integrate new data sources, given that these are specified in a unified manner. A number of
local and national Swedish information feeds have been integrated, such as 112 alerts,
weather, map services, web cams etc. All RSS-feeds are supported
11. TIES Architecture
13. TIES Overview
Actionable mission-critical information where and when you need it.
TIES is a Web 2.0 information sharing service used by public and private Communities of Trust
concerned with security risks, supply chain bottlenecks, brand compromise, and more. TIES
• Up-to-the-minute critical information from thousands of sources: open source, commercial
• Customized and configurable dashboards for relevance to you
• Layered “operational pictures” for any and all enterprise functions
• Community of Trust management
• Advanced, policy-driven targeting and filtering
As part of the TIES system, TIES Mobile provides secure, location-aware two-way alerting.
With support for both standard browser and Windows Mobile platforms, TIES Mobile
drives real-time alerts and maps to Blackberry, iPhone, Windows Mobile 5/6 devices. TIES
• Field-based alert creation with multi-media support (image, video and audio)
• Continuous tracking of mobile users or assets (e.g. Executive Protection)
• Dynamic alert mapping
• GPS tracking
• Secure, audited transactions
14. TIES Mobile Overview
Mission-critical information for situational awareness, safety and risk management—
wherever you are. As part of the TIES system, TIES Mobile displays real-time safety,
security and risk management data consolidated from many sources directly to a mobile
device. Engineered specifically for ease of use, TIES Mobile provides secure locationally
aware two-way alerting.
• Displays TIES-filtered alerts near your current location
• Lets you create alerts in the field and upload into the TIES system—capture alert
details, location, pictures
• Dynamic alert mapping
•2008: Operation Golden Phoenix '08
•2008: Controlled Unclassified Information (CUI)
•2006–2007: Spirals 1 and 2, Last Mile Intelligence Techniques (LMIT) program,
Office of the Director of National Intelligence (ODNI)
•2006: Information Sharing Cooperative Research and Development Agreement
(CRADA) with NSA’s Information Assurance Directorate
•2006: Synthetic Cities, Joint Forces Command, Dept of Defence
•2004: Joint Warfighter Interoperability Demonstration, NORTHCOM
•2003–present: Connect & Protect, City of Portland, Multnomah County, State of
Oregon, et. Al
•2004-05: LA RECON (Louisiana Emergency Command Operations Network), Dept of
Defence Homeland Security and Defence Command and Control Advanced Concept
Technology Demonstration (HLS/D C2 ACTD)
•2003-04: TRANSEC-Net, a 22-port Information Sharing Pilot, TSA, Dept of
•2002-2005: Homeland Security and Defence Command and Control Advanced
Concept Technology Demonstration (HLS C2 ACTD) Dept of Defence.
Awards and Recognition
•2006: The CRADA between Swan Island Networks and the NSA/IAD is the subject of
a two-part information sharing political analysis published in the Washington Times
•2005: Wired Magazine publishes a story about Connect & Protect (an information
sharing service based on Swan Island Networks' technology) describing it as a
“radical breakthrough” in emergency management
•2005: Swan Island Networks’ CEO wins Federal Computer Week 16th annual Federal
•2004: Connect & Protect is a finalist for the Homeland Security Innovation of the Year,
given by the Ash Institute at Harvard’s John F. Kennedy School of Government
•2004: Swan Island Networks’ flagship SWARM technology wins Top Ten Performer
Award, Joint Warfighter Interoperability Demonstration
•2003: Swan Island Networks’ CEO speaks at a US Chamber of Commerce conference,
“The National Response Plan: Implications for Government, Non-Profit and Private
Sector Disaster Coordination”
•Managed Services: Low-cost, agile commercial-off-the-shelf information services are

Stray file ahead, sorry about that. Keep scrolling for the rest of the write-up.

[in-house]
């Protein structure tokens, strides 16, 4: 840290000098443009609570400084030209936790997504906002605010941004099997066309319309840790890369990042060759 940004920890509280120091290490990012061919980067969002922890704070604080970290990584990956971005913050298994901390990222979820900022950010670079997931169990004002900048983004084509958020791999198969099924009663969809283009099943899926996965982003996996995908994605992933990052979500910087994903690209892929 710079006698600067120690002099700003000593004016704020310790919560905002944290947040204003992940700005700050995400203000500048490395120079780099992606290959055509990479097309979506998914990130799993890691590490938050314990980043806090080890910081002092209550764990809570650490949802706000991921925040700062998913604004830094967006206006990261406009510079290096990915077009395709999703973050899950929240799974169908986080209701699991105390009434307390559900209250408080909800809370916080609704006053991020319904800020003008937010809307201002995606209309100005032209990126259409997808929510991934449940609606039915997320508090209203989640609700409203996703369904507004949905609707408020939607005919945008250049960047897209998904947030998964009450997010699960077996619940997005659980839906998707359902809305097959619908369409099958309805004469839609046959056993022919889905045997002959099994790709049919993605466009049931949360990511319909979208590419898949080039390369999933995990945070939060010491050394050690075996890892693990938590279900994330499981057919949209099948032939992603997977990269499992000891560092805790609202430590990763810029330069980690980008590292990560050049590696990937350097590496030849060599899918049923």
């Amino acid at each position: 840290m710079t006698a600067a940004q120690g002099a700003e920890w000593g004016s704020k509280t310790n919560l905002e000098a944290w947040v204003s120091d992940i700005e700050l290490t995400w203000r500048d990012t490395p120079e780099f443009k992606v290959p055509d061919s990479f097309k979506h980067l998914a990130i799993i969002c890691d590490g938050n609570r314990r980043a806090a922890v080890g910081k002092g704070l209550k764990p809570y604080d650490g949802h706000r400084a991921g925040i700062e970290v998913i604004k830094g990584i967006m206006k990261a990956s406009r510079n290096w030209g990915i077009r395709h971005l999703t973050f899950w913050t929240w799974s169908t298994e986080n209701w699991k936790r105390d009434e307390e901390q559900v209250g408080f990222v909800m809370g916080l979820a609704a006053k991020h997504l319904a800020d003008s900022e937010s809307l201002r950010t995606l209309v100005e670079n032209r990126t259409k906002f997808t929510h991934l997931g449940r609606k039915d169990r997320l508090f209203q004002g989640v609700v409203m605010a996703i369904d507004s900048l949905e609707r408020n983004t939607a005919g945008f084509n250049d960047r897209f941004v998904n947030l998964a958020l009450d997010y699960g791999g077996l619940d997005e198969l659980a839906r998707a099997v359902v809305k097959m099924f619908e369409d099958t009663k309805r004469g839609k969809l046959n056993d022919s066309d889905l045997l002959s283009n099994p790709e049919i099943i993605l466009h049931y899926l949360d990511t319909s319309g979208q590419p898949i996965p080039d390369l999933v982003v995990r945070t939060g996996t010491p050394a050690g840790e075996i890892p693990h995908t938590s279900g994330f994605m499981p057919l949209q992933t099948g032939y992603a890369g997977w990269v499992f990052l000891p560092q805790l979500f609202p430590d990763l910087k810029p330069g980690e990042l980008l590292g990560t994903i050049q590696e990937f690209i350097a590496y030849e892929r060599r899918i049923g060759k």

quickly replacing expensive proprietary systems.
•Agile Mashups: New Web 2.0-style geospatial systems are dynamically fusing
together a variety of information sources—and providing flexible new views of
changing conditions, in real-time.
•Communities of Trust: Requirements for cross-agency, cross-jurisdiction information
sharing services are met with new community-based information access models.
A number of incidents and events, like the tsunami and various storms over the past years,
clearly show the need for collaboration between government agencies to manage
unexpected events and threats to society. Various initiatives have been made to facilitate
this, including organisational changes, methods and technological development. Many
organisations have developed their own command and control systems and in some cases
exchange information with other agencies, but usually through “stovepipes”. Many
organisations do however still lack application support for gathering information and
sharing this with others in a secure manner. Getting organisations to collaborate in
information sharing to support intelligence gathering and operational work is to a large
degree a matter of mindset. Such projects do take time. Building trust is a key factor, where
each information owner has concerns about the control and full ownership of his/her
information and wh has access to this. Using a community structure similar to what has
been implemented in Connect & Protect, this hurdle can be overcome.
Conclusions from the project are that such a system as Connect & Protect can be
implemented in a Swedish context within existing organisational framework. The project
shows that there is a need for collaborative solutions that support sharing of emergency-
related information across organisations. Development and use of standards for messaging,
data feeds like RSS and geospatial mapping for publishing information is vital, and many of
the involved agencies admit they need to review their existing information structures as
their specific information is often “locked” into stovepipe applications. As the number of
information resources grow exponentially and become available through various media and
news services, there is an increasing need to provide access to various sources through a
common interface. This enables forming a common operating picture across organisations
and yet allows for flexibility to customise information views based on each users/
organisations needs and responsibilities. Empowering each information owner to control
their own information and who has access to it is vital to the success of collaborative efforts
in forming common operating pictures and sharing that information with others.